1. Hi!
    I have 500k aa miles and $400 in aa gift cards.

    Do you have any advice on how I can book a trip for my wife and I to Ireland or Scotland or both with the miles I have leaving from Austin, TX.?

    Any help is appreciated and thank you in advance for all your time and wisdom.

  2. Yes, we recently had to do this for AA flights to Santiago. Tickets for me and my son using miles (from two separate accounts), and one paid ticket for my husband through his work. We called them up and it took a little while to book everything, but they were able to link our reservations.

    • We had a similar scenario and a phone call did the trick! We used my account for my daughter’s ticket, my husband’s account for his ticket and my work paid my ticket (work trip with extra days for leisure). I believe some airlines charge a “phone reservation fee” but in this case they waived it since it was something that the online system simply would not do.

  3. I had to do something similar on Hawaiian. I could book the flight for my child online but received a warning that I would be charged the unaccompanied fee. I just had to call and link it to my separate reservation.

  4. I actually did something similar on Delta for a flight we took last week. I used cash & my companion cert for myself and one kid. I wanted to use miles for the other 3 kids. I didn’t have time to call at the moment I was booking so I just put the wrong birth years in (so the kids ticketed at an adult age) to make sure my tickets weren’t sold or priced higher the next day. When I called, the associate easily changed the birth year and linked their tickets to mine. Only problem was that I could not check the minors in online the day before our flight. I had to do it the day of the flight, at the counter.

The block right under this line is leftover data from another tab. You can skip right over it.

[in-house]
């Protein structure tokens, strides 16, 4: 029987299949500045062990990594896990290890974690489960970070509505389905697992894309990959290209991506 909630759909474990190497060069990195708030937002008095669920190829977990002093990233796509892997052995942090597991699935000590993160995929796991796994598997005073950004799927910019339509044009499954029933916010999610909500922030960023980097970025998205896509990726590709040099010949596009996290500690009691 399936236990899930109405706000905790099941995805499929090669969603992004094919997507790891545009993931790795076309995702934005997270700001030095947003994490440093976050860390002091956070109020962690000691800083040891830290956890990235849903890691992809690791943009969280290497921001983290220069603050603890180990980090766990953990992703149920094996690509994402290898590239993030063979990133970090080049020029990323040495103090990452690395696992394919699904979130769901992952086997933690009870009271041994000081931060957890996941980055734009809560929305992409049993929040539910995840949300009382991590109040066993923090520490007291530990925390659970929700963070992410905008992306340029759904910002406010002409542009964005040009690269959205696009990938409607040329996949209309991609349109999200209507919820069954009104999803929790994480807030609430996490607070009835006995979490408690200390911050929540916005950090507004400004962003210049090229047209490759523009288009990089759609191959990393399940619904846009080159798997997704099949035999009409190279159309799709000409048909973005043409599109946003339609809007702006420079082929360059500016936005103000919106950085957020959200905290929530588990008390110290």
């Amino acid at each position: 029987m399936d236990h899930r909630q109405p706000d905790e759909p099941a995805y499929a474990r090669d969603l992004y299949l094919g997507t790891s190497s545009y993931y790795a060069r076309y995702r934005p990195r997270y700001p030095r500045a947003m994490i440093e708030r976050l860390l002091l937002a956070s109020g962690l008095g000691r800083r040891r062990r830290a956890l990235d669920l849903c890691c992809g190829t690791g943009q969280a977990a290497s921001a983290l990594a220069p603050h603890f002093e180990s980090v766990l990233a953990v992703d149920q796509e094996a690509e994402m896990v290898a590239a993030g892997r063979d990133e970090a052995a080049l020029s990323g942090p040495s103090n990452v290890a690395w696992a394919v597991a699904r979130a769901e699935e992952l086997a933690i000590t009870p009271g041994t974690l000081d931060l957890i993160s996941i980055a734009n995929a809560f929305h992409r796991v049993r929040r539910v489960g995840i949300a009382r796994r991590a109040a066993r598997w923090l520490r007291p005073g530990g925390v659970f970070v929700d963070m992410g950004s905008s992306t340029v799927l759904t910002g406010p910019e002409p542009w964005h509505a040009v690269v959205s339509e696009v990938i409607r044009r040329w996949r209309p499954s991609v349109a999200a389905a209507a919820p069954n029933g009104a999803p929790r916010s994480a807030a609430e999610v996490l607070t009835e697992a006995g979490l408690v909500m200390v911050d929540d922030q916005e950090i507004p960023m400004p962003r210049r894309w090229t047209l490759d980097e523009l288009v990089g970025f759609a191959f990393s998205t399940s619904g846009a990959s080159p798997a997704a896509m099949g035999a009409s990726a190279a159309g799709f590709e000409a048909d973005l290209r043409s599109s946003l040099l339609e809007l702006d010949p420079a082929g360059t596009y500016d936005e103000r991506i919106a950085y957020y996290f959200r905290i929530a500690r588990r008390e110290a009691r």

5. I have done this also, but many phone agents insist that you still have to pay the fee (which is a lot of money!) If that happens, hang up, and call back, and hope you get a more reasonable agent.

  6. As someone mentioned above, I also have just used “wrong” birth years and adjusted after doing the online booking (at my leisure). This is also an issue for some airlines and upgrade bidding. KLM requires that one be 18 years old to be on an upgrade bid request. I had a situation where myself and the (then) 13 year old were on the same PNR and I was going to bid on a AMS-JFK segment. I “dummied” up her birth year with the correct passport information. Turns out, we won our “very inexpensive” bid and scored our KLM World Business Class seats on the upper deck of a 747. I don’t believe we adjusted the birth year until check-in at AMS-Schiphol and passport check. This was one example, where calling would not have helped since the upgrade-bidding is 100% automated. I felt a little bad “adjusting” her birth year, but she regularly (almost 90% of the time) travels in long-haul business class on revenue and award tickets; so I really saw no harm. If KLM had issues with those under 18 in business class then they would NOT sell seats in business class or allow award redemptions to those under 18, not to mention she was also SkyTeam Elite+. (oh, and her favourite flight was AMS-NRT-AMS in business class on the 747…)

  7. Thanks to everyone for sharing how they have gotten similar things booked! I considered just putting in an alternate date online to avoid the phone call, but in the end decided that it was probably worth the few minutes of time to do it the right way and avoid any potential issues down the road. I’m sure 9/10 times or more that would probably work fine, but I just didn’t want to be the one who hit an issue for whatever reason.

  8. Late to the party but for anyone who reads this later – Alaska Airlines is great about this, you can input the adult’s confirmation code as part of the online booking process for the child – no call needed!

Leave a Reply

Your email address will not be published. Required fields are marked *